A deftly written, moving novel about picking up the pieces after great loss.

—Jenny Offill, author of Dept. of Speculation, named one of “The 10 Best Books of 2014” by The New York Times Book Review


Named a 2017 STAR AWARD winner by the Women’s Fiction Writers Association

Clawing chest pains and a fiery car crash take one life and change the destiny of four others. The Stone Necklace braids together the stories of a grieving widow, a struggling nurse, a young mother, and a troubled homeless man, reminding us of the empowering and surprising ways our lives touch one another and how, together, we can recover from even the greatest of losses.

Carla Damron weaves the stories of four people in Columbia, South Carolina, whose seemingly disparate existences intersect through tragedies realized and tragedies averted. Lena Hastings survived breast cancer and marital infidelity but now faces an uncertain future and crises with her teenaged daughter Becca without the support of the one person she has always counted on. Intensive care nurse Sandy Albright, newly released from drug rehab, confronts temptations from her past and false accusations threatening her career, leaving her to wonder if a drug-free life is really living. Tonya Ladson, a mother whose child is injured in the wreck, must decide if her domineering husband is right and a lawsuit will solve their financial problems. Joe Booker, a homeless man who sleeps in a graveyard, loses his gentle benefactor and must either succumb to the real and imagined evils of his world or find the heretofore-untapped courage to care for himself and for others as a stranger once cared for him. Weighted down by their respective pasts, the characters must make life-altering choices that reverberate into the fates of the others, ultimately bringing them together in unexpected but healing acts of compassion, forgiveness, and redemption.

The Stone Necklace includes a foreword from former nurse turned New York Times best-selling novelist Patti Callahan Henry.

Praise for The Stone Necklace

In The Stone Necklace, Carla Damron takes full ownership of Columbia, South Carolina, in a way no writer ever has, capturing the flawed soul of the historic capital city as the weight of its past still hangs albatross-like on the throat of the present. Damron’s masterful portrayal of misery giving way to empathy leads us toward a glimmering hope of redemption for families and a community on the cusp of bold rebirth. This a novelist to be read again and again.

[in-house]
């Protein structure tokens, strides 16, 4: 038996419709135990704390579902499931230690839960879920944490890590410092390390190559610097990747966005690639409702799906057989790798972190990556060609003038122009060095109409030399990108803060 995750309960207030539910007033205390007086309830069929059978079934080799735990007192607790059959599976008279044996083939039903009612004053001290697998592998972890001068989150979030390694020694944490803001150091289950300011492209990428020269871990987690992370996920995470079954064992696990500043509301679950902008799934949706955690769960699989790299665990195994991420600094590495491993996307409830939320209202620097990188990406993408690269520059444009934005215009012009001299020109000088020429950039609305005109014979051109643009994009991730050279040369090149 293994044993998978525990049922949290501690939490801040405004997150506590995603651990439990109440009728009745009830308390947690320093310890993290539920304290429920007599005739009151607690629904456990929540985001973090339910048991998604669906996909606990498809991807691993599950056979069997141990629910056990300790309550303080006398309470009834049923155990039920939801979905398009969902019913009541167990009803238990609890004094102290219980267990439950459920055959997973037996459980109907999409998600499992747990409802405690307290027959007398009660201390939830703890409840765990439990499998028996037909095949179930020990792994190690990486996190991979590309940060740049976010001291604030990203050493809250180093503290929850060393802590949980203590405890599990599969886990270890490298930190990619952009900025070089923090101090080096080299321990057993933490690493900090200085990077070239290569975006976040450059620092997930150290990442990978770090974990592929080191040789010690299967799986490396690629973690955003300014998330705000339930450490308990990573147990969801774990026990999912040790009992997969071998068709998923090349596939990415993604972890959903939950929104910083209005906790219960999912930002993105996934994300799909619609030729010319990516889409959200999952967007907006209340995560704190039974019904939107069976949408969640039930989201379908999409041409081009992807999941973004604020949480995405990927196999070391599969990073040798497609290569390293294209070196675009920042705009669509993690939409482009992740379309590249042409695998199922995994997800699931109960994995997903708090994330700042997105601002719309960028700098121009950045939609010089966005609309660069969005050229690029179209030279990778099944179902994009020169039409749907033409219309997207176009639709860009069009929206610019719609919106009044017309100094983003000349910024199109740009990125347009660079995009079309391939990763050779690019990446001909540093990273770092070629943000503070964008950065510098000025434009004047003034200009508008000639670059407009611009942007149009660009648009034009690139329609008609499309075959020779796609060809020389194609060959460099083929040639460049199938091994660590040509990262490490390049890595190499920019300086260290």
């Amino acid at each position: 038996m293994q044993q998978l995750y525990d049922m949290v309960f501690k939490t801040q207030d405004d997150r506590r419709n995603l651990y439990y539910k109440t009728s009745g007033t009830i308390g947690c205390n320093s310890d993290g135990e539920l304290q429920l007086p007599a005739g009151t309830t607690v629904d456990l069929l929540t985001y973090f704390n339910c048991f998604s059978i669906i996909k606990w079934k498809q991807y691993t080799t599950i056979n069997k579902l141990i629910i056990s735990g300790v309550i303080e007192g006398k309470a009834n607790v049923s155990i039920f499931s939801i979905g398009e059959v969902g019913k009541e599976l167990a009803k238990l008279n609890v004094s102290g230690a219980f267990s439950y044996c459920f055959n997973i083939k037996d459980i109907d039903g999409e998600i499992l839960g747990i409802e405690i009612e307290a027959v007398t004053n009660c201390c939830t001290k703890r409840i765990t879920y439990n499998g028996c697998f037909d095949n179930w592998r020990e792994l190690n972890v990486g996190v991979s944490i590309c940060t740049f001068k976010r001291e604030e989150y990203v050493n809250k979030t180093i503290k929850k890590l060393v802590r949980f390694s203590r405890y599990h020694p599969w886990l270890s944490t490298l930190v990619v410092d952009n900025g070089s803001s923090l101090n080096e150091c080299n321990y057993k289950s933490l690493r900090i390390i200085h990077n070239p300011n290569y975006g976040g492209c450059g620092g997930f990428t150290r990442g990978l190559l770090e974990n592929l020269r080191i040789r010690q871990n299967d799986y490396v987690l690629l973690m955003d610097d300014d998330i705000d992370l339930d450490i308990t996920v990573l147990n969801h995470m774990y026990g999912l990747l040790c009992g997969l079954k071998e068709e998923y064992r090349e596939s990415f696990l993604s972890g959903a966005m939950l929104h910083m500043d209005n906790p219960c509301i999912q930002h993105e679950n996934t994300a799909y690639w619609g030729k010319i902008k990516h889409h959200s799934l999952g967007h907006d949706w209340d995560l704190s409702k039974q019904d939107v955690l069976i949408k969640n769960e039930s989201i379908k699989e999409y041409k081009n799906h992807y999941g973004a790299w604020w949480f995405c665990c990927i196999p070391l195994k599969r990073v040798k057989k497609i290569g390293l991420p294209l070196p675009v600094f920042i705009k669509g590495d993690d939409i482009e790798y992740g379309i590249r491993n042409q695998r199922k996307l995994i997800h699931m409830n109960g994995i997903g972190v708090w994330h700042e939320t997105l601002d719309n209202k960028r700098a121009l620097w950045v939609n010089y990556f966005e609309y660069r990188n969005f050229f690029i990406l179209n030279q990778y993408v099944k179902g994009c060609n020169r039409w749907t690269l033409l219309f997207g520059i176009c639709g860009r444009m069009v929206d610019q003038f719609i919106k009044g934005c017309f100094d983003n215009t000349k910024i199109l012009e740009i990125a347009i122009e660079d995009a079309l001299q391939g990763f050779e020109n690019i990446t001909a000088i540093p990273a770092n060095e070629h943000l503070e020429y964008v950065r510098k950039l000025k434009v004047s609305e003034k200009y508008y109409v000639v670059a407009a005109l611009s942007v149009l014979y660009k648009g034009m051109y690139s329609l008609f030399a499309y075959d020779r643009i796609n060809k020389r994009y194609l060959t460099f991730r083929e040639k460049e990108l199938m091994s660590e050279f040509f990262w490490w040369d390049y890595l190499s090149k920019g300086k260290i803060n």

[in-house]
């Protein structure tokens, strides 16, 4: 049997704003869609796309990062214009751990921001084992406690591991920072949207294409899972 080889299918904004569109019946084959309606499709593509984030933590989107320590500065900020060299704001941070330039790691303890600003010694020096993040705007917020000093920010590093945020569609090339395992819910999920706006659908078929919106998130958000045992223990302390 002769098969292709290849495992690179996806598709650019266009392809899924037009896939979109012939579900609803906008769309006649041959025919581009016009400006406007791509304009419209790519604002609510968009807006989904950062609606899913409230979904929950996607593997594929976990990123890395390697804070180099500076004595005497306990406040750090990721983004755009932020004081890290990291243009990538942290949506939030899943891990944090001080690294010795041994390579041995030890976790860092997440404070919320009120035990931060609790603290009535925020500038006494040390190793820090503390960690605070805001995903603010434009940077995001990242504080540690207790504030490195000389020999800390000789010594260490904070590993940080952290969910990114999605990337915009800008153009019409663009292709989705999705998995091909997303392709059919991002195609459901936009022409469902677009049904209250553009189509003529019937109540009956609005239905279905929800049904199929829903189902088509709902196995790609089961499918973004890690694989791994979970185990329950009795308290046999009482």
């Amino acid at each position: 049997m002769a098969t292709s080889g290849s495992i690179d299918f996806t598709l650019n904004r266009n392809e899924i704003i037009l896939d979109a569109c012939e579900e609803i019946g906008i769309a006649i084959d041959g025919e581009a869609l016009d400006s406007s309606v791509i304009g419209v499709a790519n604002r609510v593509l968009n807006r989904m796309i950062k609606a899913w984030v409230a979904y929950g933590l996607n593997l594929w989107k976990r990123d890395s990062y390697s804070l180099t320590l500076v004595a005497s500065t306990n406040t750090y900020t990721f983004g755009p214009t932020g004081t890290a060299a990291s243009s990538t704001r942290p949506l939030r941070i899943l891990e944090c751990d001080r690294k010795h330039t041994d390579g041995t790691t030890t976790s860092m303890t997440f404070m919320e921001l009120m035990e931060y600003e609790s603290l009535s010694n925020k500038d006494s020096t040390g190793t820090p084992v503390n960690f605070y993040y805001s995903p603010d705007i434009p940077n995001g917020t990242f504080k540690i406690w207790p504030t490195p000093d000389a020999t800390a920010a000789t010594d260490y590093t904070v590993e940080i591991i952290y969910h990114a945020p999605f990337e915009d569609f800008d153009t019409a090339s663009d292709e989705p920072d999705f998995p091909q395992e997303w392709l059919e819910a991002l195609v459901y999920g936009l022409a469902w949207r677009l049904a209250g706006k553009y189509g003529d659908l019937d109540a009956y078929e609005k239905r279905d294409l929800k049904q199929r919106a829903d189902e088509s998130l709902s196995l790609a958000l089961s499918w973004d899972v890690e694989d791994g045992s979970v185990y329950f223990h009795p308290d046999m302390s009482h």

–Pat Conroy, author of The Water is Wide, The Lords of Discipline, The Prince of Tides and The Great Santini

With every well-chosen word and every beautifully achieved character, Carla Damron proves herself to be an accomplished and hopeful observer of our fragile human condition, one with a deep love of her home city and a reverence for the prospects of its citizens to become better versions of themselves. The Stone Necklace is a celebration of the transformative power of shared experiences and of the connections that bind us as family and friends, as communities and cities, and ultimately as one humanity.

–Mary Alice Monroe, New York Times bestselling author

The Stone Necklace is a novel crafted out of the raw materials of Columbia itself, much like the necklace that comes to serve as a vibrant symbol for the braiding together of diverse, disparate lives in the narrative. Eudora Welty said that one place understood helps us understand all places better. That’s what Carla Damron has achieved in her portrait of Columbia: a nuanced understanding of one place that helps us to understand all others―and to understand ourselves.

–Ron Rash, New York Times bestselling author of Serena and Above the Waterfall

Carla Damron delves deeply and wholly into the souls of her story’s characters . . . each representative in her or his way of our larger, shared experiences, as she shows us with wisdom and grace that there are no absolutes in matters of the heart.

–Patti Callahan Henry, New York Times bestselling author of sixteen novels

Carla Damron is a wise and sensitive storyteller, attuned to the social fabric that makes up community. In The Stone Necklace, she deftly sees into the hearts of a clutch of different characters, all linked by the same sudden tragedy, all destined to transform each other’s’ lives. This is a symphonic novel of human noise and nature, and I fully expect it to garner Damron the audience she deserves.

–Ashley Warlick, author of The Arrangement